72% of Workers Don’t Want to Return to Office Full Time, Report Finds

reprints


As the forced, large-scale, work-from-home experiment caused by the coronavirus pandemic continues, the vast majority of workers don’t want to return to the office full time, a new report found.

A JLL survey of 2,000 workers around the world found that 72 percent of employees want to be able to work from home more during the workweek, while 66 percent want a hybrid model that incorporates the office, home and a third place, like a coworking facility or coffee shop.

SEE ALSO: Q&A: Monday Properties’ Cliff Cummings Dissects DC’s Office Market

“The pandemic has been a very interesting accelerant to accelerate a number of workplace and technology changes that were already underway,” said Peter Miscovich, managing director of strategy and innovation at JLL.

And, while coworking operators have been on the ropes during the pandemic — with Knotel filing for bankruptcy and Breather closing up shop — the survey found that 40 percent of workers would like to be able to work at a coworking space in the future.

While some studies have found that companies have started to report a drop in productivity as work-from-home fatigue sets in, remote work doesn’t seem to be going anywhere once the pandemic wanes.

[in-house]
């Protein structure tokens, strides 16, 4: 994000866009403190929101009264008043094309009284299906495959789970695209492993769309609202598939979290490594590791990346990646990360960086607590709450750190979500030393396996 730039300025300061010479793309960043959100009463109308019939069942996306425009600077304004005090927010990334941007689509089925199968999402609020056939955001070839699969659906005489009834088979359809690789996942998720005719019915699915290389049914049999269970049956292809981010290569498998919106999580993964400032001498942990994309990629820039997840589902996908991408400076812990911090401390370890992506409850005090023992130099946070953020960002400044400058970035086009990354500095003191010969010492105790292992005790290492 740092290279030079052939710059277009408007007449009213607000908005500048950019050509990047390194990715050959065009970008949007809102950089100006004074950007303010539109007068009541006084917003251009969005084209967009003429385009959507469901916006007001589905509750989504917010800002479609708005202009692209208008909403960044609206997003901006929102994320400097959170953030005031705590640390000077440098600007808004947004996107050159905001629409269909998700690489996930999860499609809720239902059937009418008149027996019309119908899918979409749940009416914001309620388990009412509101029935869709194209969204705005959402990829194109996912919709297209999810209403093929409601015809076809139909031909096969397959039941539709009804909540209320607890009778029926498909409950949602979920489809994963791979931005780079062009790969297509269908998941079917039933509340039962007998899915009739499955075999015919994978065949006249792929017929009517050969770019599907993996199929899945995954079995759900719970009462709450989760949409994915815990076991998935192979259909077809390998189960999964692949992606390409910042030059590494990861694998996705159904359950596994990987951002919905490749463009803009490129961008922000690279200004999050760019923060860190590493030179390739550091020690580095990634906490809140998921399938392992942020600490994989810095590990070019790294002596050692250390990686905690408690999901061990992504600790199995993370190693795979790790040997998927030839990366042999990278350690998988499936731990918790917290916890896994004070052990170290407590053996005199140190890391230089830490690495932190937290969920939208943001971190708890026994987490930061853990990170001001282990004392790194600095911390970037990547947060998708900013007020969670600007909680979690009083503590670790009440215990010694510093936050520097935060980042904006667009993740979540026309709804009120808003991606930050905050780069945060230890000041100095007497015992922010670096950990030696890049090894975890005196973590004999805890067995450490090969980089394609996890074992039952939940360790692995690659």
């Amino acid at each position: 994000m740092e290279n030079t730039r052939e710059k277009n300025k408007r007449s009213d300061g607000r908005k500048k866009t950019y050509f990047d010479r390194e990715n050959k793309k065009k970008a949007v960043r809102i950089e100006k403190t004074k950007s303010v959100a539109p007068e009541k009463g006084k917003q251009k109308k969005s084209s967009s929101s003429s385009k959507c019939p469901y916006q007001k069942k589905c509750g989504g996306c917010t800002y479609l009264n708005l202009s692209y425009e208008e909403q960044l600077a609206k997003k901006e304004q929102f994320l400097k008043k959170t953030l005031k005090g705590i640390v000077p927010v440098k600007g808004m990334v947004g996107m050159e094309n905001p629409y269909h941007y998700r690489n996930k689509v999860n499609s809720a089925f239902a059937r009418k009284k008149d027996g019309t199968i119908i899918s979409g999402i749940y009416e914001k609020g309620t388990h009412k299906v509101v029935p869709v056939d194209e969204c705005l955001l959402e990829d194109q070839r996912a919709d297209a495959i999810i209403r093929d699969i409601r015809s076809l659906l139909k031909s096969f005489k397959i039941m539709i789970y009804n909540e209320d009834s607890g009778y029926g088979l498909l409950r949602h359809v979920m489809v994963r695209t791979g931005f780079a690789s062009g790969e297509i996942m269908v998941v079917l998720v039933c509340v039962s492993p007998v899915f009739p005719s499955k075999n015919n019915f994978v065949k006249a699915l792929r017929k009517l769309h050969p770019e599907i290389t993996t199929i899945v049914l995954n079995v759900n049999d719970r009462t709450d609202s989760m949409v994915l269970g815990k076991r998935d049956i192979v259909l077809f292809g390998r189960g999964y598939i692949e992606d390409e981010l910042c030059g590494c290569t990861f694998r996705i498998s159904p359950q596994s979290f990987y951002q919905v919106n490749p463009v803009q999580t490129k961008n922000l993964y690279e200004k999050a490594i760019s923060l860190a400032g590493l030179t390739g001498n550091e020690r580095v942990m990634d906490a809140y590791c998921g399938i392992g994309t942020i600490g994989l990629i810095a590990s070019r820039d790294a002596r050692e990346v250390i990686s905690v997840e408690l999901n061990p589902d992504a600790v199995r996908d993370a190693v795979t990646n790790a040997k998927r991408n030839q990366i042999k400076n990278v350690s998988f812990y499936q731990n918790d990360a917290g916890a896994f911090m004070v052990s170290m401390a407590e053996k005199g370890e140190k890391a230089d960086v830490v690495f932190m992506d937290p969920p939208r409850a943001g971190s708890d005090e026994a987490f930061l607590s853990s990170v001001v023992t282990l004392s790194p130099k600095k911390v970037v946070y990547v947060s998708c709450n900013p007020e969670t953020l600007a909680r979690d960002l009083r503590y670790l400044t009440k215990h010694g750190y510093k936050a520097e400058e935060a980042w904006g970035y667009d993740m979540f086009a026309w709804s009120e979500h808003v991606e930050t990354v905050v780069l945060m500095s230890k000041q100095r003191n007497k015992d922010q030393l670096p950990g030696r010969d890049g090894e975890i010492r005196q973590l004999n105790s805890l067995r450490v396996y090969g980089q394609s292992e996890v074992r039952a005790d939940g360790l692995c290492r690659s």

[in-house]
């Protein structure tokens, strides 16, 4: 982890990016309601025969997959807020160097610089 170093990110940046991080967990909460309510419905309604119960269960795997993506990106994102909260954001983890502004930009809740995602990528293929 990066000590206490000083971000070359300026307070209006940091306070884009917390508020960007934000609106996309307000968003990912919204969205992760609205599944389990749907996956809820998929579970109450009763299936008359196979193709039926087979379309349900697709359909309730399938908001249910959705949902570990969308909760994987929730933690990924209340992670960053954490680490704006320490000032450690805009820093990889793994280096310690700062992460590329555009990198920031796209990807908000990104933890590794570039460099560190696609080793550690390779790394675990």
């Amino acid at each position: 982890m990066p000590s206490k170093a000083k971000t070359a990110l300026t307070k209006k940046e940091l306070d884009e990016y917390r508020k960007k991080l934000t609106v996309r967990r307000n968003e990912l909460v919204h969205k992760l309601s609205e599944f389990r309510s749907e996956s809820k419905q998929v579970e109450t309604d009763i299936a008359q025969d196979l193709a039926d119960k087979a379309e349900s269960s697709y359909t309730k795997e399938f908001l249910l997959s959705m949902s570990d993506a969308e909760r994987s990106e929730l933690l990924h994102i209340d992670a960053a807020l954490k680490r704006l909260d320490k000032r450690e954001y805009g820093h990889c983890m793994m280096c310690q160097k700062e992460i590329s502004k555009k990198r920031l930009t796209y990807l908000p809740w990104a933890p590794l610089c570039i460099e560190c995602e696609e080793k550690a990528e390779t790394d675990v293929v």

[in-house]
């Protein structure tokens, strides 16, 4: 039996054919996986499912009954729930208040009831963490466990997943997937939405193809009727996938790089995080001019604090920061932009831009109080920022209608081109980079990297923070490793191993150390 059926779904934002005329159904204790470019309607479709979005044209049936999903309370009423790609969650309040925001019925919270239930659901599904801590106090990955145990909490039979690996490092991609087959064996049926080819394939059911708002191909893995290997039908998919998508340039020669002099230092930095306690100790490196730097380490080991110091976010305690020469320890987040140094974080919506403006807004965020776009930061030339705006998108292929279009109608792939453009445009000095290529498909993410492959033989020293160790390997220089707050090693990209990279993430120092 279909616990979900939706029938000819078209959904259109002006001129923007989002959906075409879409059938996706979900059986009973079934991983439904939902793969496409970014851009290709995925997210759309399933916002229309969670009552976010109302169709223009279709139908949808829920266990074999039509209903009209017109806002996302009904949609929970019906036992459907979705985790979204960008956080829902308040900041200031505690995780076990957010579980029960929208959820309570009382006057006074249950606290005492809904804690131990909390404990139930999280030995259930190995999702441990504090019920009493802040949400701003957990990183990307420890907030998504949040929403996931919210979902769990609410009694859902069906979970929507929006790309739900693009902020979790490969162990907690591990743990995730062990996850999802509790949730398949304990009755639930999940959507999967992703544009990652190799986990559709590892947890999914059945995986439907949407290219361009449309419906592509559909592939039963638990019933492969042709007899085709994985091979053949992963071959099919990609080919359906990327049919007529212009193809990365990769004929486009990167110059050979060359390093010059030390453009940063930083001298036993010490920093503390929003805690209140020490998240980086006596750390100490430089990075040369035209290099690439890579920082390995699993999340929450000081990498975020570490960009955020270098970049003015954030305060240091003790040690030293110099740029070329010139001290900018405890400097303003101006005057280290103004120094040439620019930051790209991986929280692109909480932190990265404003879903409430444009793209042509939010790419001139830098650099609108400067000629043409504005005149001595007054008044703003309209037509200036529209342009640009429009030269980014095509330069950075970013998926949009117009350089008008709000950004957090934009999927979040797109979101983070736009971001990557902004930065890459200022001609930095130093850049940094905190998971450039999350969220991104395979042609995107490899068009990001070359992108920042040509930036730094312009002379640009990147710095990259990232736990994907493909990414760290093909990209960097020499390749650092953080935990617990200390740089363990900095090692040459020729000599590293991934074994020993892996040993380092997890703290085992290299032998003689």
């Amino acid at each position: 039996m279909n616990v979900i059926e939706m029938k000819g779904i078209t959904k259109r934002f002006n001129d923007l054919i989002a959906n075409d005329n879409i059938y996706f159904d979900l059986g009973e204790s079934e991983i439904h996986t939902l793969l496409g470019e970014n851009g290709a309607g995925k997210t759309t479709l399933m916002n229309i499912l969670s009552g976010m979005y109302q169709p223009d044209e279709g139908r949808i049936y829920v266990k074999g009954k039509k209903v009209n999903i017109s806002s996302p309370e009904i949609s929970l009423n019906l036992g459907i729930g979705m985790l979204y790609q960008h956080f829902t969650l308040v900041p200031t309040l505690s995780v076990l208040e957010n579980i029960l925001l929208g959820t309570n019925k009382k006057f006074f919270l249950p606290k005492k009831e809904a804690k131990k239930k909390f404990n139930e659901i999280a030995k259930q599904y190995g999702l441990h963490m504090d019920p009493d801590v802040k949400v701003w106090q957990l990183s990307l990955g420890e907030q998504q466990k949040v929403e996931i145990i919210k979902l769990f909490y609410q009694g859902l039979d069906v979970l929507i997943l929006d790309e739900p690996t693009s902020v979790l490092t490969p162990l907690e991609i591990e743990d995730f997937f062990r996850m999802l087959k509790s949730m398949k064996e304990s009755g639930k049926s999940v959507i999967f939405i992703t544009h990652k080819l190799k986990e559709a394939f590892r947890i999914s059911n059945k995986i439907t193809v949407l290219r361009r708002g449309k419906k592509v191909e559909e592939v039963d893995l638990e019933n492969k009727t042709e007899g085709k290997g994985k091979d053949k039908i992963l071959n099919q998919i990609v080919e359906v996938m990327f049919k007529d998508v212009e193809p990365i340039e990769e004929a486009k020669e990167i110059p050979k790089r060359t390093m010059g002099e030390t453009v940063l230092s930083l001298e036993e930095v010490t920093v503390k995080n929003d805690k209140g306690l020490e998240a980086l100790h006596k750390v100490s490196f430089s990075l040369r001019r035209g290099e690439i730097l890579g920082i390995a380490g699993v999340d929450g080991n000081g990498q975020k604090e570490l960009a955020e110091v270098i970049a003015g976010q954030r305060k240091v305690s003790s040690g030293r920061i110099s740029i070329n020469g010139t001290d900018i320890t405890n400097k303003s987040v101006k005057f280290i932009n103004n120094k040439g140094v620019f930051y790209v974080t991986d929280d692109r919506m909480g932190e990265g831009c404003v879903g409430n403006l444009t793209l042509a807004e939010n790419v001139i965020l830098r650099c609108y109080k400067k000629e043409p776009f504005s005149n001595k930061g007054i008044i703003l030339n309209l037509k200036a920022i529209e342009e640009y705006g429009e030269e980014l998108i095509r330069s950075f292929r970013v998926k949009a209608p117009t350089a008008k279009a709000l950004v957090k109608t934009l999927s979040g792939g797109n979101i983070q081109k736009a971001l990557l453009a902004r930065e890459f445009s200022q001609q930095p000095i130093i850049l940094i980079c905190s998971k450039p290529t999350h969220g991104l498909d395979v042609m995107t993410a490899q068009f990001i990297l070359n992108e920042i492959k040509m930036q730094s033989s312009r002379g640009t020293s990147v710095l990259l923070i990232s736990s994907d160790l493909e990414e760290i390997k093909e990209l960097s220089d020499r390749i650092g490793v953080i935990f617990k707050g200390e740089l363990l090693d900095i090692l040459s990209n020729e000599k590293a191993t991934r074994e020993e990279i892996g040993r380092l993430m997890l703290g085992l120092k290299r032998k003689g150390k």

Companies, including Spotify and Salesforce, announced that their employees will be allowed to work from home permanently in the future, while JPMorgan Chase, New York City’s largest private tenant, is reportedly looking to dump around 800,000 square feet of its real estate footprint.

Miscovich said he’s heard different things from clients who either want to shrink their office portfolio, open up satellite spaces in the suburbs, or simply retool their existing space to fit the new hybrid model.

“One size does not fit, and one strategy does not fit, all,” Miscovich said. “We’re seeing a diversity of strategy across various regions and geographies.”

But, even with the increased remote work options, the office will still play a key role for companies as a collaboration space, he said. Only 10 percent of the people surveyed by JLL said they would want to exclusively work from home, and 74 percent would be willing to return to the office at least part time, with 24 percent on a full-time basis.

Most people seem to want to spend some days in the office, and others either at home or in a coworking space, but how much time at each location depends on whom you ask, Miscovich said.

“On average, employees are thinking about two to three days in the office moving forward,” he said. “Then, you’ve got CEOs and executives thinking it should be more like three to four days in the office.”

What’s clear is that the pandemic forced companies to completely rethink how they get work done, and now they’ll be trying to figure out the path forward.

“There’s just been a lot put on the table,” Miscovich said. “I think the challenge of the next year or two will be to navigate and to make some decisions on what will really work best.”